Vidharbha farmers not victims of debt-trap alone

Written by ASHOK B SHARMA | Nagpur | Updated: Nov 19 2007, 04:25am hrs
Multiple factors seem to be responsible for farmer suicides in Vidharbha region of Maharashtra. True, most of the farmers who committed suicide were facing a debt-trap, but this was the result of cumulative factors, like high input costs, comparatively lower returns on produce, crop failures, inclement weather, lack of irrigation.

Out of 1.5 lakh farmer suicides in the country in 1997-2000, Maharashtra alone accounted for 29,000. If the state government's data for 1995 and 1996 is taken into account, the figure jumps to 32,000.

Incidentally, farmers in Vidharbha predominantly grow cotton. Lately, some are switching over to soyabean cultivation, but no permanent solution to the crisis seems in sight yet. Suicides continue in the region, even after announcement of the PMs Rs 3,750-crore relief package in July 2006.

In Heveri, a village in Yavatmal district, this correspondent found that groundwater was accessible below but farmers were unable to use it for irrigation purposes due to power cuts. There is a 12-hour power cut in this region. A few months back, there were 16-hour cuts a day, said a farmer.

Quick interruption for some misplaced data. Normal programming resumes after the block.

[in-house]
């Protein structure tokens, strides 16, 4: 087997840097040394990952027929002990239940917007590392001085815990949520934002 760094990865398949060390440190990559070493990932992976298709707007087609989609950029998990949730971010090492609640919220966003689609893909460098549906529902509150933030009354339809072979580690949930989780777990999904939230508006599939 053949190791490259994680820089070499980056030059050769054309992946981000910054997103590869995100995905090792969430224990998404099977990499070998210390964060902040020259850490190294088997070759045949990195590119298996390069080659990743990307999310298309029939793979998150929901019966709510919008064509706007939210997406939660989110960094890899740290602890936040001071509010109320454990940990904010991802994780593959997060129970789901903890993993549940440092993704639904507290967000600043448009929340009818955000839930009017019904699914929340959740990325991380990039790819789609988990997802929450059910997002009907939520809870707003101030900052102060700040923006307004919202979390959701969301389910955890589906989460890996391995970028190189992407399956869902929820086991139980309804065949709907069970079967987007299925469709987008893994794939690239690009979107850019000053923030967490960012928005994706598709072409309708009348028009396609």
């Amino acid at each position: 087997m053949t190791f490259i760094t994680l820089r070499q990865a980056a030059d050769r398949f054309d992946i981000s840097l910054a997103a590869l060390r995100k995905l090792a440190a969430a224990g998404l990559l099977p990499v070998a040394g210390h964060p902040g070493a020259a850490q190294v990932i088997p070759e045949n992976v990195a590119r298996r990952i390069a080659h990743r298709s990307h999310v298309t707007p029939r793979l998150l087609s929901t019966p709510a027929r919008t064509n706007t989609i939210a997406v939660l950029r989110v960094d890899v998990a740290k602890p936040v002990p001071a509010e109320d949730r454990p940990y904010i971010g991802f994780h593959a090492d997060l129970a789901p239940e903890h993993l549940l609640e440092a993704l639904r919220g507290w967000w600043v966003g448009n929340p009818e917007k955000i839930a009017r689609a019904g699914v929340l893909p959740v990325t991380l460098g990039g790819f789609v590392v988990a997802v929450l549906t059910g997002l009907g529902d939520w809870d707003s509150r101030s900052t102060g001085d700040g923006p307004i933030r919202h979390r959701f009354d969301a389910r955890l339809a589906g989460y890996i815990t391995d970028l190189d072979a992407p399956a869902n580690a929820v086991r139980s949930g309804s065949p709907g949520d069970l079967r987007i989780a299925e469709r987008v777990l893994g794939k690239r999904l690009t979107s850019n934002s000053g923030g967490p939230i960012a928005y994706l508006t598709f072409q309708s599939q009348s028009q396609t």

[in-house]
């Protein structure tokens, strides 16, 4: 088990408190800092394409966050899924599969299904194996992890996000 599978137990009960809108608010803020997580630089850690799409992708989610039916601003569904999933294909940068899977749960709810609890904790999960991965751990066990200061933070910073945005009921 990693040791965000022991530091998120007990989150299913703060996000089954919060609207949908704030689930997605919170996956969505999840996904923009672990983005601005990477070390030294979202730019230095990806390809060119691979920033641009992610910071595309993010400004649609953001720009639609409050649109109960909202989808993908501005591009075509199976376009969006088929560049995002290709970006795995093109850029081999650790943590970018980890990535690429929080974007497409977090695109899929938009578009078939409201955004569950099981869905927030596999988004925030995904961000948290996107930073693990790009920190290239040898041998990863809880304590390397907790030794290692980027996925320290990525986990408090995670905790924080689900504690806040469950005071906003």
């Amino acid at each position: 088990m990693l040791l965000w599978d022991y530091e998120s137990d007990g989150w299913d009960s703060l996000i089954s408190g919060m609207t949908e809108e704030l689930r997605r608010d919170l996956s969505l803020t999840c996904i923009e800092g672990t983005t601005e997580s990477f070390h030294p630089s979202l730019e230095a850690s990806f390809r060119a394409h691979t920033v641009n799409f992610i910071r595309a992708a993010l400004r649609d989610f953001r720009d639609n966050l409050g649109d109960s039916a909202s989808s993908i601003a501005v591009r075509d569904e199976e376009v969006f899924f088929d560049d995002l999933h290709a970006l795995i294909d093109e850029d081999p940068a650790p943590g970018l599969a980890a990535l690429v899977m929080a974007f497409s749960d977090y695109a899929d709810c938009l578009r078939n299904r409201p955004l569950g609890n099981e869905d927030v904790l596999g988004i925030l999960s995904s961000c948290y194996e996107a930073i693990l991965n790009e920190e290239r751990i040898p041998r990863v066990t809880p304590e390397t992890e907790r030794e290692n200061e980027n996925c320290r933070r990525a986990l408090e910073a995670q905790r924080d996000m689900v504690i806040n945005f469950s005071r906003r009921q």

Subas Chand Vikram Chand Lohia in Heveri has been growing Bt cotton since 2006. This year, he planted Bt cotton with two-stacked genes on his four-acre plot. Last year, with single gene Bt cotton (NCH 145), I got a yield of 25 quintal at the end of the season. This year, in the first picking, I got a yield of 10 quintal, he said.

Some farmers said the number of pesticide sprays had declined on account of cultivation of Bt cotton with double-stacked genes. Rajju Shroff, CMD, United Phosphorous, said due to good rainfall this year the incidence of pests, like bollworm, is low, but weeds have increased. There is short supply of monoprotophos this season, he says.

Farmers in villages like Hevari, Chikili, Bhamraja also complained about delayed arrival of fertilisers, like urea and DAP. Despite these odds, farmers in the region have benefited due to cultivation of Bt cotton. In Maharashtra, the Bt cotton area rose by 81%, said Monsanto India senior manager, Christopher Samuel.

Availability of cheap credit is another problem. The Central District Cooperative Bank charges an interest rate of 8% p.a and the primary cooperatives levy an interest rate of 10% pa, said Dutta Baburao Mandalvar of Heveri.